• At the “other” legislative chamber, the Council of the European Union a.k.a. the Consilium, outgoing President Donald Tusk will from December 1, 2019, be replaced by Belgian Prime Minister Charles Michel. Michel, a lawyer by background, is Belgium’s interim (as well as since 1845 youngest) premier. He is part of the Renew Europe grouping – which is chaired by Michel’s Belgian colleague, ex-premier Guy Verhofstadt − and is the second Belgian to hold the permanent presidency of the Consilium.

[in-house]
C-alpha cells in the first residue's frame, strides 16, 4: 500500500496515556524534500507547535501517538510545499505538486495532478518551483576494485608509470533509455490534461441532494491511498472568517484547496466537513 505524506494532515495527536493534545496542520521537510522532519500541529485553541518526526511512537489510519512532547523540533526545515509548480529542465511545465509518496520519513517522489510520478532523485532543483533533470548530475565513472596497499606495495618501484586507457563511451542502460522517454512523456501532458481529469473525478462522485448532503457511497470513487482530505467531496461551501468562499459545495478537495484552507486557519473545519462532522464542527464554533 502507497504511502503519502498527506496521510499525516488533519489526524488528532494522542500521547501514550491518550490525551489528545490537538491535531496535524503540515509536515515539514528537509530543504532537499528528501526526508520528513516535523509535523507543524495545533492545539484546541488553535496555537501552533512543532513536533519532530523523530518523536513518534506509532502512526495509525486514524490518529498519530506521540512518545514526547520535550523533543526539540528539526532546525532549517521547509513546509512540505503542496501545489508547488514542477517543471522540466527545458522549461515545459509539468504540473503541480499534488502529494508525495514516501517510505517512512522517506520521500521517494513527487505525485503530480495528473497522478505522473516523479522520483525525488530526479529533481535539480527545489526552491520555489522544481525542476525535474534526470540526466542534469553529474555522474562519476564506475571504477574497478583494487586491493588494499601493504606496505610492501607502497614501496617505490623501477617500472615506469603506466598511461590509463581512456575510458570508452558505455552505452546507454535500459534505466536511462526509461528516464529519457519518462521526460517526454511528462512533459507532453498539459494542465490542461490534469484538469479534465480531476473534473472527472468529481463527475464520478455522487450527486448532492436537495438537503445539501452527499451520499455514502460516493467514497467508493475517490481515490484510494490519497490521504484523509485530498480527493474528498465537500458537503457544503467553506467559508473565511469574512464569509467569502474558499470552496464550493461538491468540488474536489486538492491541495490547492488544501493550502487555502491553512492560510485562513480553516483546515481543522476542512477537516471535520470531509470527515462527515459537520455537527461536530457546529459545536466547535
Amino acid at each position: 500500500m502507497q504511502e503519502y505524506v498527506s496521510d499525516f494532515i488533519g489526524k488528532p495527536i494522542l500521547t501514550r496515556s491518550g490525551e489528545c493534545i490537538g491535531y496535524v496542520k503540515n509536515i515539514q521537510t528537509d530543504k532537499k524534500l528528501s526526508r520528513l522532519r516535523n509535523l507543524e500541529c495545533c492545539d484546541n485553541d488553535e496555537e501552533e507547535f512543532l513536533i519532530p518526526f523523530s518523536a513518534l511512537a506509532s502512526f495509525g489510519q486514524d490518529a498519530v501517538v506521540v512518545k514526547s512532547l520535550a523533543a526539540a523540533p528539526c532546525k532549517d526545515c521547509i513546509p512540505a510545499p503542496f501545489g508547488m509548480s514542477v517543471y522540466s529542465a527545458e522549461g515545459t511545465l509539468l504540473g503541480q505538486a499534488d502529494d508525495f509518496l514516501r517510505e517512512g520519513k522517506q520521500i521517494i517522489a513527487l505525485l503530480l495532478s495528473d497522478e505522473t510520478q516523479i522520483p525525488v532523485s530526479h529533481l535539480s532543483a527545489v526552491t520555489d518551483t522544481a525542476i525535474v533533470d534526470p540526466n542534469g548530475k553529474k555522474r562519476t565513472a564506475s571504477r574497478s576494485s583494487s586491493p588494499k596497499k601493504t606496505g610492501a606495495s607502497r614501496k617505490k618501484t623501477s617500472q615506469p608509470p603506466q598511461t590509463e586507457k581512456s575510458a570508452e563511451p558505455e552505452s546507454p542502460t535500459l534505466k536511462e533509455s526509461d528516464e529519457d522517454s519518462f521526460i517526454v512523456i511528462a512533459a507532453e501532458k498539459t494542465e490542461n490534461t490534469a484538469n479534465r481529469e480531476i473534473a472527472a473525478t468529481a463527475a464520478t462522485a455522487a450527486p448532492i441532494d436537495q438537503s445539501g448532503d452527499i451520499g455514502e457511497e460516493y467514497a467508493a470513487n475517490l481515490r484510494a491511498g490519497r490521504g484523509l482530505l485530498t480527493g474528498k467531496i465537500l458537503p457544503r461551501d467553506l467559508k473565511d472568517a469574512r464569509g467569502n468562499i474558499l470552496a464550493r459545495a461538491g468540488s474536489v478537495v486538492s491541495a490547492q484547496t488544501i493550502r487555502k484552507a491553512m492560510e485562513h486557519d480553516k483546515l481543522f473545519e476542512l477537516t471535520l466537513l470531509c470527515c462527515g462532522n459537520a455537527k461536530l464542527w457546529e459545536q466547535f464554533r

• At the European Commission, the executive of the EU, there was a dramatic dispute over the EPP Spitzenkandidat Manfred Weber, who subsequently bowed out from the race to replace the outgoing President Jean-Claude Juncker. This came despite the EPP parliamentary grouping being the strongest once again in the 2019 EP elections and Germany’s CDU having supported Weber up to the very last minute.  Eventually there was a Macron-Merkel deal to nominate the German Defense Minister, committed European federalist and trained doctor Ursula von der Leyen as the first female Commission president, despite winning by the narrowest of margins. Von der Leyen, who has been the only minister to remain with Merkel since the start of her chancellorship, will be at home in Brussels, having been born there, and being fluent in English and French. She may well even be more at home, having had a rough time because of procurement disputes when she was managing the 180,000 plus Bundeswehr soldiers, and she might feel more at ease marshalling her commissioners and the 33,000 European Commission civil servants. She will become the second German and third in a row EPP fraction member to hold the post. S&D EP Spitzenkandidat Frans Timmermans may well be set to continue his appointment as first-vice president during the von der Leyen Cabinet.